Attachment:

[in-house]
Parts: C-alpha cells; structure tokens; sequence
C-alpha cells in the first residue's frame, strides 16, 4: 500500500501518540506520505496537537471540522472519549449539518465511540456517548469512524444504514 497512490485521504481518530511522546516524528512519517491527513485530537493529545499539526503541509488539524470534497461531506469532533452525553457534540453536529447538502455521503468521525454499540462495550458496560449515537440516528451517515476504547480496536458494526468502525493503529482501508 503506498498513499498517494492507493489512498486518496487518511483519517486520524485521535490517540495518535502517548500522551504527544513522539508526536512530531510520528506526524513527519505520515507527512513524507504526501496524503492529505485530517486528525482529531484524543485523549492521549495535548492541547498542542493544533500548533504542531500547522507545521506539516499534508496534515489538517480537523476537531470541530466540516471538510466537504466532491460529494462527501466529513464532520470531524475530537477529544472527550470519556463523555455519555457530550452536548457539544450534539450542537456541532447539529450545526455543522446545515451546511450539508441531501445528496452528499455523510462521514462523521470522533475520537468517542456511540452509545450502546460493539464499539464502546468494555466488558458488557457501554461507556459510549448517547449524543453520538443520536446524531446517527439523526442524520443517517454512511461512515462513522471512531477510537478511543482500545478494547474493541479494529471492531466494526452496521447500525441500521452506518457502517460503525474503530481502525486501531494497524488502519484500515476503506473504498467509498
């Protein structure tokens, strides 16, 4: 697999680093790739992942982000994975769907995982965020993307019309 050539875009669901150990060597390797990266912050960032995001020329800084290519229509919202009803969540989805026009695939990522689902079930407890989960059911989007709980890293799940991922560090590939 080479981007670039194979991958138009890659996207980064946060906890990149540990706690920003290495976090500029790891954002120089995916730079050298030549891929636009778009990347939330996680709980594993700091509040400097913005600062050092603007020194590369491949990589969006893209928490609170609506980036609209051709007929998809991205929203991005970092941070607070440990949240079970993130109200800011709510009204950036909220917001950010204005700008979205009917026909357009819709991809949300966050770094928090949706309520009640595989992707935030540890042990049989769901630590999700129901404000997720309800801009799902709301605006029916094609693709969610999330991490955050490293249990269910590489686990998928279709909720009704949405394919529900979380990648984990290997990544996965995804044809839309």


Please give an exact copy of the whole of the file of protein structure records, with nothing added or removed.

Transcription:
[in-house]
Parts: C-alpha cells; structure tokens; sequence
C-alpha cells in the first residue's frame, strides 16, 4: 500500500501518540506520505496537537471540522472519549449539518465511540456517548469512524444504514 497512490485521504481518530511522546516524528512519517491527513485530537493529545499539526503541509488539524470534497461531506469532533452525553457534540453536529447538502455521503468521525454499540462495550458496560449515537440516528451517515476504547480496536458494526468502525493503529482501508 503506498498513499498517494492507493489512498486518496487518511483519517486520524485521535490517540495518535502517548500522551504527544513522539508526536512530531510520528506526524513527519505520515507527512513524507504526501496524503492529505485530517486528525482529531484524543485523549492521549495535548492541547498542542493544533500548533504542531500547522507545521506539516499534508496534515489538517480537523476537531470541530466540516471538510466537504466532491460529494462527501466529513464532520470531524475530537477529544472527550470519556463523555455519555457530550452536548457539544450534539450542537456541532447539529450545526455543522446545515451546511450539508441531501445528496452528499455523510462521514462523521470522533475520537468517542456511540452509545450502546460493539464499539464502546468494555466488558458488557457501554461507556459510549448517547449524543453520538443520536446524531446517527439523526442524520443517517454512511461512515462513522471512531477510537478511543482500545478494547474493541479494529471492531466494526452496521447500525441500521452506518457502517460503525474503530481502525486501531494497524488502519484500515476503506473504498467509498
């Protein structure tokens, strides 16, 4: 697999680093790739992942982000994975769907995982965020993307019309 050539875009669901150990060597390797990266912050960032995001020329800084290519229509919202009803969540989805026009695939990522689902079930407890989960059911989007709980890293799940991922560090590939 080479981007670039194979991958138009890659996207980064946060906890990149540990706690920003290495976090500029790891954002120089995916730079050298030549891929636009778009990347939330996680709980594993700091509040400097913005600062050092603007020194590369491949990589969006893209928490609170609506980036609209051709007929998809991205929203991005970092941070607070440990949240079970993130109200800011709510009204950036909220917001950010204005700008979205009917026909357009819709991809949300966050770094928090949706309520009640595989992707935030540890042990049989769901630590999700129901404000997720309800801009799902709301605006029916094609693709969610999330991490955050490293249990269910590489686990998928279709909720009704949405394919529900979380990648984990290997990544996965995804044809839309």